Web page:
She taught "Sociology of Work in the Czech Republic and in the United States" at the Faculty of Arts of Charles University in Prague. Together with her Czech students, Dawn examined how national history, structure and culture impact trends and experiences on the job market. In addition, she conducted research on the meaning of work and unemployment to people living in and around Prague.
Departure: Fear and Excitement
I didn’t tell anyone that I was scared. For months, all I had talked about was Prague, Prague, Prague. I was excited, but also terrified. Almost six months in the Czech Republic as a Fulbrighter? What an opportunity! So I didn’t tell anyone that I almost passed out from nerves right before I left for my flight. I was on my way…
Arrival: Confusion and Apartment Drama
Arriving in glorious Prague, my first two weeks were a mixture of excitement, jet lag, and…surprises. Navigating the streets of Prague was harder than I thought. Where exactly was that grocery store that Mapy.cz showed? Where in the world could I find a blow dryer? Oh, at DATART. (Whispers: What is DATART?) I was living with only a mini-fridge and no kitchen or laundry facilities. I had to improvise, and every little “simple” thing took several hours to accomplish.
Me with jet lag, January 2023, Old Town.
And then came the apartment drama. I had a place to stay for the first few days, but the apartment I had hoped to live in long-term was, well, let’s just say “not as advertised.” When you don’t know where you’ll live in a few days and you are halfway around the world from everyone you know, a unique sense of panic occurs. I still had not even recovered from jet lag. I felt completely out of my depth. But a few days later I found what would be my beloved new home for the next five months – a small loft apartment in the Karlín neighborhood. Everything I needed – including high ceilings and a view of cats in the window of the apartment across the street – was contained in my newfound 30 square meters.
On move-in day, my landlord took me on a neighborhood tour. It was then that I saw something that would ultimately represent my entire time in the Czech Republic. As we approached the pedestrian tunnel between the Karlín and Žižkov neighborhoods, he pointed at the word painted above the tunnel. He asked if I knew what it meant. I replied, “Neboj. It means don’t be afraid.” He smiled and said in surprise “Yes!” “Neboj” became a philosophy I learned to live by.
Entrance to the Karlín-Žižkov tunnel, May 2023.
Research Time: “You Can’t Recruit That Way!”
After settling into my apartment, attending the Fulbright mid-year meeting/orientation, and starting the teaching portion of my Fulbright, I finally felt like I was getting my sea legs. I was making friends, exploring Prague, and working with a talented interpreter who would help me with my upcoming research interviews. I was so excited to begin my research project on unemployed Czechs’ views about what work and unemployment meant to them.
I felt confident and ready to start. But then I tried to recruit research participants. I tried to use the same techniques I had used in my US research on this topic. I visited the unemployment office (Úřad Práce), contacted temporary agencies, and so on. But I was quickly informed that EU privacy laws did not allow me to recruit this way, nor would these laws allow these agencies to pass along my information, even through social media.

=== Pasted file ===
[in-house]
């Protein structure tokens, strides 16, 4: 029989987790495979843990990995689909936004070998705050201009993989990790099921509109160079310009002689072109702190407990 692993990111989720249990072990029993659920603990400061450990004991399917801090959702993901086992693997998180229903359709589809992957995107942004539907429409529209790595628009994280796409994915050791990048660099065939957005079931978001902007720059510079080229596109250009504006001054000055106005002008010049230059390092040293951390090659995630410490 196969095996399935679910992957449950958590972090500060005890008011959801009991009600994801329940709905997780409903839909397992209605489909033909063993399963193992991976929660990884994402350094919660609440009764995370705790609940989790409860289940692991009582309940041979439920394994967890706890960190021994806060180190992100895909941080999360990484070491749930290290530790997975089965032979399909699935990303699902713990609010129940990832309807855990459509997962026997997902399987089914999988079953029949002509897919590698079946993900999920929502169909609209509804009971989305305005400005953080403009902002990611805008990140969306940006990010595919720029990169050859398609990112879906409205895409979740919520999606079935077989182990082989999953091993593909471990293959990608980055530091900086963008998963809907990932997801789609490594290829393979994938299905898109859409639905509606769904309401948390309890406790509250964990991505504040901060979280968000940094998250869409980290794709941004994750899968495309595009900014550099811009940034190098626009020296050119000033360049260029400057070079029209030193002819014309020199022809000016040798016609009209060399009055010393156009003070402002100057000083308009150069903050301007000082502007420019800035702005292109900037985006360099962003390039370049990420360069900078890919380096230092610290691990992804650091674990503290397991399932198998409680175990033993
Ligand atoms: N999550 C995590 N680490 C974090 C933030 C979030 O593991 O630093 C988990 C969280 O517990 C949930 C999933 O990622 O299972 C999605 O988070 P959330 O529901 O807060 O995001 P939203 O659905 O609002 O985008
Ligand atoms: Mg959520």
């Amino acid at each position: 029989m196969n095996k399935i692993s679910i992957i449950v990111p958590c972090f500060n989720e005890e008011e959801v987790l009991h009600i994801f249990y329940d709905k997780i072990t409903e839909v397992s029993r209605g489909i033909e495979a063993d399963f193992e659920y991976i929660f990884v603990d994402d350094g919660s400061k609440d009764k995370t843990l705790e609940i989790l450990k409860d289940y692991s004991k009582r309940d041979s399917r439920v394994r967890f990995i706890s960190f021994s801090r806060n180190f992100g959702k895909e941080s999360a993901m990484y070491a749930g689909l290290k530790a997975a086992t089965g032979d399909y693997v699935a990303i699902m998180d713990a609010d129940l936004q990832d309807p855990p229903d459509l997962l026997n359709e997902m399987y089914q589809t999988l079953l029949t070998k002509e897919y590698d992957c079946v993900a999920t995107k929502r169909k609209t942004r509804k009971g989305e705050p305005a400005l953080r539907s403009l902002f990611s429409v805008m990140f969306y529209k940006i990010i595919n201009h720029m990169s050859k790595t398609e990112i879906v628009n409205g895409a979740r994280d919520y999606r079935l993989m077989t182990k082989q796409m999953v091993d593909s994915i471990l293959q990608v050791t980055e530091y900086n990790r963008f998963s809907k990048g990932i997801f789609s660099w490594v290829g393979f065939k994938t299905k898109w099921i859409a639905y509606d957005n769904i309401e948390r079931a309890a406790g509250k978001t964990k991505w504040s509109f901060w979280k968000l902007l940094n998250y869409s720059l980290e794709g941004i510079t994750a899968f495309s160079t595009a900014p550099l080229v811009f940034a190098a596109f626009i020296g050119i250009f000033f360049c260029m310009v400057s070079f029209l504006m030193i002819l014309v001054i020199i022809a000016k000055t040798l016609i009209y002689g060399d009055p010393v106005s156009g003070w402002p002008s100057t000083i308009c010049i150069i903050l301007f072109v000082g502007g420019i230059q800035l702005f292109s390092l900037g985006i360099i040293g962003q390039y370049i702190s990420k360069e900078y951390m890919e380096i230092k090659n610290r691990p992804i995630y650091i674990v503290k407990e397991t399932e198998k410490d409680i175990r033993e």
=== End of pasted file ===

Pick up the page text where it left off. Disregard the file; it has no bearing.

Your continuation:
Úřad práce bulletin board, Feburary 2023.
Hitting Bottom and Turning It Around
Okay, this was a real problem. Eighty percent of my Fulbright time was to be spent on research, but I still only knew a few Czechs, and none of them were unemployed. You can’t just walk up to people on Na Příkopě and ask if they had ever lost a job. I felt so dejected. I worried that I would “fail” my Fulbright. (Note to reader: For the record, “failing one’s Fulbright” does not exist.) I chastised myself for not being prepared enough.
Then I remembered the tunnel. Neboj. Don’t be afraid. Part of the Fulbright experience is learning to adapt. This would be my major test. I told myself there was a way. I (involuntarily) thought of nothing else for several days. I talked to my colleagues and students. They told me about the participant recruitment agencies that are typically used by social science researchers. I got excited, but then realized their cost was prohibitive. Once again, I brainstormed solutions and back-up solutions. An idea! I contacted my home institution to explore small grants. And another crash: being on an “unpaid leave of absence” from my US home institution made me ineligible for institutional grants. Other grants would take too much time to get because I needed to collect my data in the next four months. Okay, back to work figuring this out. More brainstorming and putting my head together with others. I would have to cover the cost myself, but if I slightly modified my research and applied for one of my home institution’s data analysis grants upon my return it would be workable. I had gone through the tunnel. Neboj. Problem solved.